The main hall is equally majestic in appearance, and spans the width of the building along its principal elevation. It bears strong similarity in overall design and ornamentation to the main hall of the U.S. Supreme Court Building, which Gilbert designed at the same time. Variations on the decorative motifs employed within the main hall appear throughout the rest of the interior. Twenty-nine feet in height, it has green- and black-veined white marble floors; the white marble that lines its walls has gold- and cream-colored veining, providing a subtle but attractive contrast of warm and cool tones. Elaborate molding, featuring a Greek key design, divides the ceiling into rectangular, coffered sections. The coffers are decorated with large plaster rosettes tipped with 22k gold leaf on alternating backgrounds of crimson and peacock blue, with smaller rosettes at the junctions of the coffers.

Richly ornamental bronzework surrounds many of the interior doors, including those of the elevators. This bronze detailing features an unusual combination of metaphorical images related to law and government, including dolphins, an erudite if somewhat obscure symbol of birth and democratic ideals. Among the other motifs are grasshoppers apparently feeding on stalks of wheat, accompanied by the Greek word meta, meaning "to transform", which conveys the idea that change, even conflict, is essential to growth; there are also owls, representing wisdom, and acorns and oak leaves, signifying strength and endurance.

The building contains thirty-five courtrooms. Sixteen are original to the courthouse — five in the base and eleven in the tower, including the historic Court of Appeals courtroom. Courtrooms have wood-paneled walls with colossal round arches and fluted Ionic pilasters; the Greek key molding seen in the main hall also enframes the ceilings of the tower courtrooms. The Court of Appeals courtroom ceiling also depicts nautical symbols.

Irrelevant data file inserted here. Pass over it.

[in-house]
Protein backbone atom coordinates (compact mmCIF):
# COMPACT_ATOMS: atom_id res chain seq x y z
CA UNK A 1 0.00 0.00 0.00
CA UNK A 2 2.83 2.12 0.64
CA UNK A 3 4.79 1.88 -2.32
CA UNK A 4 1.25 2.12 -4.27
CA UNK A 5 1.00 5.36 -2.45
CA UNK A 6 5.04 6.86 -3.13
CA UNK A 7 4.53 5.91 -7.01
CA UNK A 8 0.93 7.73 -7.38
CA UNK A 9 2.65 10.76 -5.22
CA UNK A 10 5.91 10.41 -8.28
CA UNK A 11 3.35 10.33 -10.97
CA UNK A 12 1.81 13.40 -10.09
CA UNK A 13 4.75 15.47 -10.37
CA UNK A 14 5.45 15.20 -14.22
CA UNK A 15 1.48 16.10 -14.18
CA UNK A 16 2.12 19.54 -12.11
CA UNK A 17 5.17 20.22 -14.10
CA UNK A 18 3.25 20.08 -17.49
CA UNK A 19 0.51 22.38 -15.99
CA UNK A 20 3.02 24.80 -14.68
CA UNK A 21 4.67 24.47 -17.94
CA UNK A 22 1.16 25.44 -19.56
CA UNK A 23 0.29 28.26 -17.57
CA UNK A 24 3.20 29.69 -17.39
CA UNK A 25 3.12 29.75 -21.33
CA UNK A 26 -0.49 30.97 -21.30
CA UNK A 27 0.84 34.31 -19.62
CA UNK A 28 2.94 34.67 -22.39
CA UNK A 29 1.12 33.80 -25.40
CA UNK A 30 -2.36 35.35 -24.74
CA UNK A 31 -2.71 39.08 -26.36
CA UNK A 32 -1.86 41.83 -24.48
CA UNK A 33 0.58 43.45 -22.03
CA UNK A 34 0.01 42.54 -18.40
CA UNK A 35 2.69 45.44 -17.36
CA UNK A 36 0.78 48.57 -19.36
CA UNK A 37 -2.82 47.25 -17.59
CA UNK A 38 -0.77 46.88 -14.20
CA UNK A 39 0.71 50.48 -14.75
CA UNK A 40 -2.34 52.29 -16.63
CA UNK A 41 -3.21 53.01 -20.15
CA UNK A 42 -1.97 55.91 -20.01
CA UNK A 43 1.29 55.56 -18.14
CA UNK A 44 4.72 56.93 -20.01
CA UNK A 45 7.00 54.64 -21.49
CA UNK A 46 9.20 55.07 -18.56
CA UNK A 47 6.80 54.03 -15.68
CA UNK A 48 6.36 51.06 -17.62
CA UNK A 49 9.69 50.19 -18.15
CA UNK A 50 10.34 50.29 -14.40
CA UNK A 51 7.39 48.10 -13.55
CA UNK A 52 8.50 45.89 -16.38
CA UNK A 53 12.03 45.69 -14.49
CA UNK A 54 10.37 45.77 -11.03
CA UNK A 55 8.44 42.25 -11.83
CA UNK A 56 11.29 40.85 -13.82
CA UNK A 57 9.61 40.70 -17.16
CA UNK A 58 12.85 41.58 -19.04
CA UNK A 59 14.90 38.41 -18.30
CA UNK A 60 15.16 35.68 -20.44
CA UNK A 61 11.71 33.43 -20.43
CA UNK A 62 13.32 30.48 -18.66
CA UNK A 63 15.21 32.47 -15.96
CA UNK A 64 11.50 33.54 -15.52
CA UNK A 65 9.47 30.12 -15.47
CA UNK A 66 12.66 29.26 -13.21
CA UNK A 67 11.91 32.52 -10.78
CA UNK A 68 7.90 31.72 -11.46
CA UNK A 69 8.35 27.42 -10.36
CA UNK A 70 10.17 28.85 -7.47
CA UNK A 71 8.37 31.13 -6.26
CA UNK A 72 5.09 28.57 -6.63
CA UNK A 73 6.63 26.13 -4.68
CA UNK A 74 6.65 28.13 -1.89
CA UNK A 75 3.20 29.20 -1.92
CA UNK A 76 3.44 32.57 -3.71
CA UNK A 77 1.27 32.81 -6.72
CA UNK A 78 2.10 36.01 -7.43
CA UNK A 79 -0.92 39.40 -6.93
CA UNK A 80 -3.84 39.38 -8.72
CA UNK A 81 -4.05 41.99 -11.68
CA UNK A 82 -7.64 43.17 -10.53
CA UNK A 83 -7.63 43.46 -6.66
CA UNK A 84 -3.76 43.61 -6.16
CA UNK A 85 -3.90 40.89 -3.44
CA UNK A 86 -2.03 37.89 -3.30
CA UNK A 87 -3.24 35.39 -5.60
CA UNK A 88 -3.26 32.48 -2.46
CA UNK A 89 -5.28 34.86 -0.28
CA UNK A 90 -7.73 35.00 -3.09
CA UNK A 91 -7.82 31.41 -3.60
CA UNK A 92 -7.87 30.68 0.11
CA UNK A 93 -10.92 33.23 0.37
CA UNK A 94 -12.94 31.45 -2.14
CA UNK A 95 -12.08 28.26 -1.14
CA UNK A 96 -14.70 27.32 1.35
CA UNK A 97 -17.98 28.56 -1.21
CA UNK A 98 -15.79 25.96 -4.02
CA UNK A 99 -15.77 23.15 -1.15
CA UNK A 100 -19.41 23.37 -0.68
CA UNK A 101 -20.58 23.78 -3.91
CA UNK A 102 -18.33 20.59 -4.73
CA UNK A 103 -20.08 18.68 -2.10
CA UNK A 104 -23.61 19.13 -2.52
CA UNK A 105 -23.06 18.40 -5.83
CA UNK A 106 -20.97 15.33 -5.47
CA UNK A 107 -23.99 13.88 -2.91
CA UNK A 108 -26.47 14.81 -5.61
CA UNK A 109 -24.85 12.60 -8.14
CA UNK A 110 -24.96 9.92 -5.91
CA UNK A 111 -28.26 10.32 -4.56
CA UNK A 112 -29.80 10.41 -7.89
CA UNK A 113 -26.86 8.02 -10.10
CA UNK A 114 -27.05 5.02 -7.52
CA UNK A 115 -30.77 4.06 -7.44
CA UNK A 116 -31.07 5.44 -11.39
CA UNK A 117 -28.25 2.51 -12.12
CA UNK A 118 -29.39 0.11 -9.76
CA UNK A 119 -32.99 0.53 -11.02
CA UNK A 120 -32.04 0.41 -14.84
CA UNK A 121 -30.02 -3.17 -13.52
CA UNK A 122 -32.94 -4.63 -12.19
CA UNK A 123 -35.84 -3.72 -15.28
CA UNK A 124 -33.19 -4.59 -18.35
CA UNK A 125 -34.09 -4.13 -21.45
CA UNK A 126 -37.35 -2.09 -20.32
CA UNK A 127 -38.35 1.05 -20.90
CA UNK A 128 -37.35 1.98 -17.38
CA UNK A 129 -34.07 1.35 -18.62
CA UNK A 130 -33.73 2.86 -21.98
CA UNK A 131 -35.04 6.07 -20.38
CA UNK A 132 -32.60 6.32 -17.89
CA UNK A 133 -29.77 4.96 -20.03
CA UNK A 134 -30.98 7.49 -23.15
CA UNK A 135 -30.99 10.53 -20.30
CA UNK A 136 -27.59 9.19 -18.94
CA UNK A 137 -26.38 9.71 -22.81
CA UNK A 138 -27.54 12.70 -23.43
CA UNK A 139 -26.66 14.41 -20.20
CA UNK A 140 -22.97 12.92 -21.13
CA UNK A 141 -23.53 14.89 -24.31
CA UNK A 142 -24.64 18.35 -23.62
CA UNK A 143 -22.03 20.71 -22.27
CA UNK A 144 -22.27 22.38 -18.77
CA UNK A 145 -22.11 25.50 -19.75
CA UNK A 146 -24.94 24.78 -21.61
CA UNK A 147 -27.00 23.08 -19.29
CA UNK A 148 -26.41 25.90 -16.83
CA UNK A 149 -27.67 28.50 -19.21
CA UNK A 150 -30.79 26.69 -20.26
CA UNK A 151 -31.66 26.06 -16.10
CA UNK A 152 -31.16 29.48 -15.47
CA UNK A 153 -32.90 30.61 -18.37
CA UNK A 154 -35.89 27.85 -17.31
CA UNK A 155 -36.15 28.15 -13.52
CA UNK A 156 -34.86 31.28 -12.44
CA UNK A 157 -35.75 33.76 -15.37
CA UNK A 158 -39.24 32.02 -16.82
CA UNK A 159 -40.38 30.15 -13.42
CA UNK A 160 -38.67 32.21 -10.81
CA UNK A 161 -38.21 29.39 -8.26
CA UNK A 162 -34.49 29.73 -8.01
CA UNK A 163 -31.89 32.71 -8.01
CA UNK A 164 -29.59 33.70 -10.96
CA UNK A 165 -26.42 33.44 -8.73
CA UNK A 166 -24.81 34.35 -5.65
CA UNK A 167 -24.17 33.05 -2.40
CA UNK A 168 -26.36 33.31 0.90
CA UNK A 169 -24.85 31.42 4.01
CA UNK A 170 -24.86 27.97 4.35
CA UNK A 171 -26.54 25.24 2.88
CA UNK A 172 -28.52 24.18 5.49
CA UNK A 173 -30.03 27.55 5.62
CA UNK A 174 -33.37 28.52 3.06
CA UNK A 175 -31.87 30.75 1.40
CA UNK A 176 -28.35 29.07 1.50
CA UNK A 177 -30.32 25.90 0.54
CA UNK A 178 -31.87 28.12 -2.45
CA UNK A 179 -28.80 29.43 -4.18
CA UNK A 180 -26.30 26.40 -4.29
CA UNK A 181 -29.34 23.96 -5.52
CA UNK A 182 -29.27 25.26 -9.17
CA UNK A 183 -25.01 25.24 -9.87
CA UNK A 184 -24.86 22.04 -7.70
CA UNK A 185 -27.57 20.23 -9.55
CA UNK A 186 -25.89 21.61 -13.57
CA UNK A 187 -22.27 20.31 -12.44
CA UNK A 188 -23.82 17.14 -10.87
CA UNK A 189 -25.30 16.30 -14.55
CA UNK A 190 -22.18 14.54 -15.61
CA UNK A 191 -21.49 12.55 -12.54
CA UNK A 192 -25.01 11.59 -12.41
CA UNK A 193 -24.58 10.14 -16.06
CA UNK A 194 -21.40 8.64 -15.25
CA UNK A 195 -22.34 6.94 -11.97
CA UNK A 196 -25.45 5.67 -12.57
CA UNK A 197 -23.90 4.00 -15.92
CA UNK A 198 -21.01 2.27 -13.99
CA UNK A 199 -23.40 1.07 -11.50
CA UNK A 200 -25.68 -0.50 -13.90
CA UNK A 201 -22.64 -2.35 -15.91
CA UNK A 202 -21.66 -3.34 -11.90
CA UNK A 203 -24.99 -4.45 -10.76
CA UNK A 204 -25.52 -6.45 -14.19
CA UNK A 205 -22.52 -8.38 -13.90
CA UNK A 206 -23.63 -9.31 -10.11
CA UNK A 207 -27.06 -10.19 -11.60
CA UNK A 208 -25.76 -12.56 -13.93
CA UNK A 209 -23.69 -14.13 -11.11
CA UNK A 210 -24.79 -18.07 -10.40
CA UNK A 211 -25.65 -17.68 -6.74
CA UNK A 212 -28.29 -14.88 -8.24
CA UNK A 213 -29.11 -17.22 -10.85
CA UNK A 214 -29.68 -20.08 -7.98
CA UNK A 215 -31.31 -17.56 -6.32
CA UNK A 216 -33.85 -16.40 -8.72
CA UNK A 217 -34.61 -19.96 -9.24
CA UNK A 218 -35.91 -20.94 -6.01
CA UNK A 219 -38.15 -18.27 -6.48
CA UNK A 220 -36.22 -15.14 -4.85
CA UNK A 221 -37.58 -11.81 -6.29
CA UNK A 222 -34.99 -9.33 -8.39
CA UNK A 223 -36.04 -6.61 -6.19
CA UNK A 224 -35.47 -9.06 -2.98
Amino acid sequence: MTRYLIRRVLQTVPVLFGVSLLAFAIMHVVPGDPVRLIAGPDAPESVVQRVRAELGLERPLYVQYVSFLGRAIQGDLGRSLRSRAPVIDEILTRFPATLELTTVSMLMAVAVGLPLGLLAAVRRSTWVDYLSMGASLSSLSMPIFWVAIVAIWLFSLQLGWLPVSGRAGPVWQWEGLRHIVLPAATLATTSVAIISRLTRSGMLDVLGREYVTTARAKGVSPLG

Within the tower, at the twenty-fifth floor, a double-height library features large ceiling beams supported by brackets painted with stenciled foliate designs. The library's high, arched windows offer stunning views of the Manhattan skyline.

The courthouse has three particularly striking neighbors. Flanking it are two highrise structures: the Municipal Building (1914) by McKim, Mead and White; and the Daniel P. Moynihan U.S. Courthouse (1994) by Kohn Pedersen Fox Associates. Adjacent to the Thurgood Marshall U.S. Courthouse, and also facing Foley Square, is the New York County Courthouse (1926) by Guy Lowell.

Significant events[edit]

Mid-1800's: The Five Points area (which surrounds present-day Foley Square) gains notoriety as a violent, impoverished immigrant neighborhood and center for organized crime.

1926: Foley Square is given its name in honor of Thomas F. Foley, saloon-keeper and Tammany Hall district leader.

1932-1936: The U.S. Courthouse at Foley Square is constructed.

1987: The Courthouse is added to the National Register of Historic Places.

1992: Restoration of six historic courtrooms including the three large courtrooms in the building's base.

2001: The Courthouse is officially renamed the Thurgood Marshall U.S. Courthouse.

Building facts[edit]

Architect: Cass Gilbert

Construction Dates: 1932-1936

Landmark Status: Listed in the National Register of Historic Places

Location: 40 Foley Square, on the east side of lower Manhattan

Architectural Style: Neoclassical

Primary Materials: Minnesota white granite

Prominent Features: Thirty-story tower main portico with ten Corinthian columns and a monumental staircase

Attribution[edit]